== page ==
High productivity and specificity in anaerobic digesters arise because complex microbiomes organize into a metabolic cascade to maximize energy recovery and to utilize the advantage that the gaseous end product methane freely bubbles out of the system. These lessons were applied to ascertain whether a reactor microbiome could be shaped to produce a different end product. The liquid product n-caproic acid was chosen, which is a 6-carbon-chain carboxylic acid that is valuable and that has a relatively low maximum solubility concentration for product recovery. Acetoclastic methanogenesis was inhibited by pH control and a route was provided for n-caproic acid extraction by implementing selective, in-line recovery. Next, ethanol was supplemented to promote chain elongation, which is a pathway in which short-chain carboxylic acids are elongated sequentially into medium-chain carboxylic acids with two-carbon units derived from ethanol. The reactor microbiome developed accordingly with the terminal process catalyzed by chain-elongating bacteria. As a result, n-caproic acid production rates increased to levels comparable to anaerobic digestion systems for solid waste treatment.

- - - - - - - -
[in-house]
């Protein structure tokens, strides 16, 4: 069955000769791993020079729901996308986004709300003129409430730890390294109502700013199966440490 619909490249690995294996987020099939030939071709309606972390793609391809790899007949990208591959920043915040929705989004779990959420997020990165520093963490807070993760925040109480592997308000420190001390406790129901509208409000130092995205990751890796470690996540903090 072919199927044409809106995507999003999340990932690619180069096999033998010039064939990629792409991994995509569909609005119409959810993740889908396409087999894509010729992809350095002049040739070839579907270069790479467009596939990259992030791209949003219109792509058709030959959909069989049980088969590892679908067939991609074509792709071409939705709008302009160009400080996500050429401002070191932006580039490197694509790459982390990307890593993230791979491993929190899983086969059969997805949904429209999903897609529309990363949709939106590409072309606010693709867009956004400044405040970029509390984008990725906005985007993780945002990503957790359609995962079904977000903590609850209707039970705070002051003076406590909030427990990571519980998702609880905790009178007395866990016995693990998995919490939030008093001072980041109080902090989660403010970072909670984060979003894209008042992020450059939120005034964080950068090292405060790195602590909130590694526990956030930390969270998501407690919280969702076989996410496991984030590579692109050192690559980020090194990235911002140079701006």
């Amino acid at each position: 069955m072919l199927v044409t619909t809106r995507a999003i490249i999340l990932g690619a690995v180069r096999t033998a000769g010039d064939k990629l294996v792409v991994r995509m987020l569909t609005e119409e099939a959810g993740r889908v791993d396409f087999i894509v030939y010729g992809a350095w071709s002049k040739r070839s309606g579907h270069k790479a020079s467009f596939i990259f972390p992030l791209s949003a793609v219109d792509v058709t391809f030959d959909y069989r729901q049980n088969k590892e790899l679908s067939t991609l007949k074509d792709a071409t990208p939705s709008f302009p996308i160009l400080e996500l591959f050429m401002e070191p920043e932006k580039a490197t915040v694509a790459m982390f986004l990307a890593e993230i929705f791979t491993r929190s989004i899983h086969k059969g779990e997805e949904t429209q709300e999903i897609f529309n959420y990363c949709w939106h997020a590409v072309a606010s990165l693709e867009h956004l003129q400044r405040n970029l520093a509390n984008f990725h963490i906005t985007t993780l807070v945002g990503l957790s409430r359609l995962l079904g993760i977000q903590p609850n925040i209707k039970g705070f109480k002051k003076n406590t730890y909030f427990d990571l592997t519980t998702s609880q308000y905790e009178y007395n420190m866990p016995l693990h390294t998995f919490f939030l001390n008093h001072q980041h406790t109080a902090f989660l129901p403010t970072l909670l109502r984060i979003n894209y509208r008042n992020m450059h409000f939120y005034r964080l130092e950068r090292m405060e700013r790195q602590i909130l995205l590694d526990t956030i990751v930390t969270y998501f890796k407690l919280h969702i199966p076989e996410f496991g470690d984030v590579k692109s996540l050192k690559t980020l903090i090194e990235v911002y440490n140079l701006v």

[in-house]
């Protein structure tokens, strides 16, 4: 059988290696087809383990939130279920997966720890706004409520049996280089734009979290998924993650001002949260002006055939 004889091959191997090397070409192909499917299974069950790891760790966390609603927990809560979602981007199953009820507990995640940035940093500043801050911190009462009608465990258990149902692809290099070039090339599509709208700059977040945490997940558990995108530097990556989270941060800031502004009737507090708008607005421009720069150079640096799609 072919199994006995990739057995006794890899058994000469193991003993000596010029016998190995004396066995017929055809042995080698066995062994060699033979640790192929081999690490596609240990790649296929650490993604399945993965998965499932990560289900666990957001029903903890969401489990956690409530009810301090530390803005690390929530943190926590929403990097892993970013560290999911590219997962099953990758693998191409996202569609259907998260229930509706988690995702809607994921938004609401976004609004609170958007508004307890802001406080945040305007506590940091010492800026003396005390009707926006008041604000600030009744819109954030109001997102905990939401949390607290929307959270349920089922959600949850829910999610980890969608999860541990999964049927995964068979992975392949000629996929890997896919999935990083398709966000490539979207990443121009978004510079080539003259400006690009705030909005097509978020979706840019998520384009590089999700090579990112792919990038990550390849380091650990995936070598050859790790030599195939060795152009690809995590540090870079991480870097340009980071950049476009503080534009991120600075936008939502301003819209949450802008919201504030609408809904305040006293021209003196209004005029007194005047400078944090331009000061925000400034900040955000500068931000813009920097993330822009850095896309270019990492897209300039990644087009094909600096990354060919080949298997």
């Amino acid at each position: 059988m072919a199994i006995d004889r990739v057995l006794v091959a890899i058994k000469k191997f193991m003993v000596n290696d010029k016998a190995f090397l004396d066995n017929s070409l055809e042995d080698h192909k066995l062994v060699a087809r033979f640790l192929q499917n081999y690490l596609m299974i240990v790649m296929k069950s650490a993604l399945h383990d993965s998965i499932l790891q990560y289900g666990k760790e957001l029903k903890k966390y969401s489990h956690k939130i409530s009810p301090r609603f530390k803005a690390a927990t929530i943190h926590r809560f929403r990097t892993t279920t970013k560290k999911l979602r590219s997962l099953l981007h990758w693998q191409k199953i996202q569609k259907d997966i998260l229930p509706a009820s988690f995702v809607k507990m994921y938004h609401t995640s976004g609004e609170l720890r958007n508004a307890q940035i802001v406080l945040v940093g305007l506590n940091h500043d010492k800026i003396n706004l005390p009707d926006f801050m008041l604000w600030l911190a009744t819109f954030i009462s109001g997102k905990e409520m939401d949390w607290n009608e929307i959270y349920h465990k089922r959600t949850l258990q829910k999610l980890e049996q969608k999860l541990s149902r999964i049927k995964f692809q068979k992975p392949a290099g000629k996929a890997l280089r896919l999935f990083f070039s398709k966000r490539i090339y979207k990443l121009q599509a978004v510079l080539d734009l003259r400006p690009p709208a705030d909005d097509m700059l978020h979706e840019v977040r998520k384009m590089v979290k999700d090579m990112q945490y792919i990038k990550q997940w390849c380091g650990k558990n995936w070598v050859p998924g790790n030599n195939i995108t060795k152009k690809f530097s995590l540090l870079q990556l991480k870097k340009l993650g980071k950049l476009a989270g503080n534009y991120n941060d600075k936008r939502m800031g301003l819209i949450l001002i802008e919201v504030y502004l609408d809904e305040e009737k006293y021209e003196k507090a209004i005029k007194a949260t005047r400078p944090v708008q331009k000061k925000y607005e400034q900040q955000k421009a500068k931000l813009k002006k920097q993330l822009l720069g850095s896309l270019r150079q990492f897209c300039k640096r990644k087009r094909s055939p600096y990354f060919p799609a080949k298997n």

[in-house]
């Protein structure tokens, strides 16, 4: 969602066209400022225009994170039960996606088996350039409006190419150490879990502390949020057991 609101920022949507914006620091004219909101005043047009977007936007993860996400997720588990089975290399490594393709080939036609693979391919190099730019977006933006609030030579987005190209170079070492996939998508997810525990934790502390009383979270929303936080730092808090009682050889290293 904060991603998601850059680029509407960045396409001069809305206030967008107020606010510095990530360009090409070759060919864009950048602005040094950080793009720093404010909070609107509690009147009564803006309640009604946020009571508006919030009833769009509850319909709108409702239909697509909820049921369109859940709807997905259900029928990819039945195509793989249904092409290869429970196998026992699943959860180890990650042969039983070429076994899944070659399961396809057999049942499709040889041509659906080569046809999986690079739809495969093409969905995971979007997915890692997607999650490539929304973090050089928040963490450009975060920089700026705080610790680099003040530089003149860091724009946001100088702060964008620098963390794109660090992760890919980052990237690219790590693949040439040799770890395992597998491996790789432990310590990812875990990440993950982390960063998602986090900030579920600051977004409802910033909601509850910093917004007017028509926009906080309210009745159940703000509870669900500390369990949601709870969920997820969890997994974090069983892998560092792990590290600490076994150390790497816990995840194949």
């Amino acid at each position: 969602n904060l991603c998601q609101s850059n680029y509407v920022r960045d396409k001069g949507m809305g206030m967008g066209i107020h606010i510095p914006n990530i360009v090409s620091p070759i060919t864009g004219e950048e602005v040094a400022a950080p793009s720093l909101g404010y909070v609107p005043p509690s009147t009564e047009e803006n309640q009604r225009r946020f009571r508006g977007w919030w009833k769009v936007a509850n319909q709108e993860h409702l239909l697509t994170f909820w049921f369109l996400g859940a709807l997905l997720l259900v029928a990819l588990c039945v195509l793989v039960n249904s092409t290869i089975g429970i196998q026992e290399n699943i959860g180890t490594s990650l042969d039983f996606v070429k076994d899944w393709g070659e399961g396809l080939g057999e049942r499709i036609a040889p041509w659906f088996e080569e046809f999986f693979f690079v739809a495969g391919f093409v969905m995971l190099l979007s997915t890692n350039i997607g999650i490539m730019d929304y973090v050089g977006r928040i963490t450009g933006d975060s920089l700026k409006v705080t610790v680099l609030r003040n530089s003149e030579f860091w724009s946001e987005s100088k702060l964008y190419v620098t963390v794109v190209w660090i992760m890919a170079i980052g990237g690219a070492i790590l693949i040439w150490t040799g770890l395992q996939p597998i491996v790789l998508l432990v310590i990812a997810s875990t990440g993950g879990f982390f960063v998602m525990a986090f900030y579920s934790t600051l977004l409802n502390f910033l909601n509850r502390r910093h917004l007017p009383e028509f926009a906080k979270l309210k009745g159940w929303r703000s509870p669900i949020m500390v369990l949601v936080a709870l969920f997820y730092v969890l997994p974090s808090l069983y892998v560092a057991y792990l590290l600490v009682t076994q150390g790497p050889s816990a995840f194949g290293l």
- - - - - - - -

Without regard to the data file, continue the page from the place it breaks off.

Development of a highly specific and productive process for n-caproic acid production: applying lessons from methanogenic microbiomes
M. T. Agler, C. M. Spirito, J. G. Usack, J. J. Werner, L. T. Angenent; Development of a highly specific and productive process for n-caproic acid production: applying lessons from methanogenic microbiomes. Water Sci Technol 1 January 2014; 69 (1): 62–68. doi: https://doi.org/10.2166/wst.2013.549
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